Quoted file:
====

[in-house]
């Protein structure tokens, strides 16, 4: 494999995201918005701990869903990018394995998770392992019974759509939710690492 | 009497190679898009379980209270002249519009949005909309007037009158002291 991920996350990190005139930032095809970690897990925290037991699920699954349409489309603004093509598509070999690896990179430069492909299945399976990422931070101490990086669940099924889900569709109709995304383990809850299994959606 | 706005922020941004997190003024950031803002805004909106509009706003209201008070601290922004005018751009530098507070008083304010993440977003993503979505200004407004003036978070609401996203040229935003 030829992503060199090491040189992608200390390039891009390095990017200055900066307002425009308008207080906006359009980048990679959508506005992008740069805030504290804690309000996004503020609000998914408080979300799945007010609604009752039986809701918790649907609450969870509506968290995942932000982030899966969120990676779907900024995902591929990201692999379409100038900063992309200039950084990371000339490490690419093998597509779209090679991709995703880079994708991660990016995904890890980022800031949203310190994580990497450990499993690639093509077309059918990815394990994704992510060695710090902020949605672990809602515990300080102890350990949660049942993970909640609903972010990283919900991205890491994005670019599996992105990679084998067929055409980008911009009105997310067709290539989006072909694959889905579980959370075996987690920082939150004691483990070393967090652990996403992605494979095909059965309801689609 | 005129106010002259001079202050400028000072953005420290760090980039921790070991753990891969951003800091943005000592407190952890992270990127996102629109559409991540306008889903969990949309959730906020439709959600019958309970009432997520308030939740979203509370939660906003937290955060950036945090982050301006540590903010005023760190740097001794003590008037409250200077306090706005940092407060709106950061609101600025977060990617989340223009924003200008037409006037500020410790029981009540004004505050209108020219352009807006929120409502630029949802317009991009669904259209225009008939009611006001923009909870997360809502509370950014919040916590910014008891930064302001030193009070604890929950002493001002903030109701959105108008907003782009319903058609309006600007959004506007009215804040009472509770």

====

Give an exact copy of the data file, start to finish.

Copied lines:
[in-house]
């Protein structure tokens, strides 16, 4: 494999995201918005701990869903990018394995998770392992019974759509939710690492 | 009497190679898009379980209270002249519009949005909309007037009158002291 991920996350990190005139930032095809970690897990925290037991699920699954349409489309603004093509598509070999690896990179430069492909299945399976990422931070101490990086669940099924889900569709109709995304383990809850299994959606 | 706005922020941004997190003024950031803002805004909106509009706003209201008070601290922004005018751009530098507070008083304010993440977003993503979505200004407004003036978070609401996203040229935003 030829992503060199090491040189992608200390390039891009390095990017200055900066307002425009308008207080906006359009980048990679959508506005992008740069805030504290804690309000996004503020609000998914408080979300799945007010609604009752039986809701918790649907609450969870509506968290995942932000982030899966969120990676779907900024995902591929990201692999379409100038900063992309200039950084990371000339490490690419093998597509779209090679991709995703880079994708991660990016995904890890980022800031949203310190994580990497450990499993690639093509077309059918990815394990994704992510060695710090902020949605672990809602515990300080102890350990949660049942993970909640609903972010990283919900991205890491994005670019599996992105990679084998067929055409980008911009009105997310067709290539989006072909694959889905579980959370075996987690920082939150004691483990070393967090652990996403992605494979095909059965309801689609 | 005129106010002259001079202050400028000072953005420290760090980039921790070991753990891969951003800091943005000592407190952890992270990127996102629109559409991540306008889903969990949309959730906020439709959600019958309970009432997520308030939740979203509370939660906003937290955060950036945090982050301006540590903010005023760190740097001794003590008037409250200077306090706005940092407060709106950061609101600025977060990617989340223009924003200008037409006037500020410790029981009540004004505050209108020219352009807006929120409502630029949802317009991009669904259209225009008939009611006001923009909870997360809502509370950014919040916590910014008891930064302001030193009070604890929950002493001002903030109701959105108008907003782009319903058609309006600007959004506007009215804040009472509770």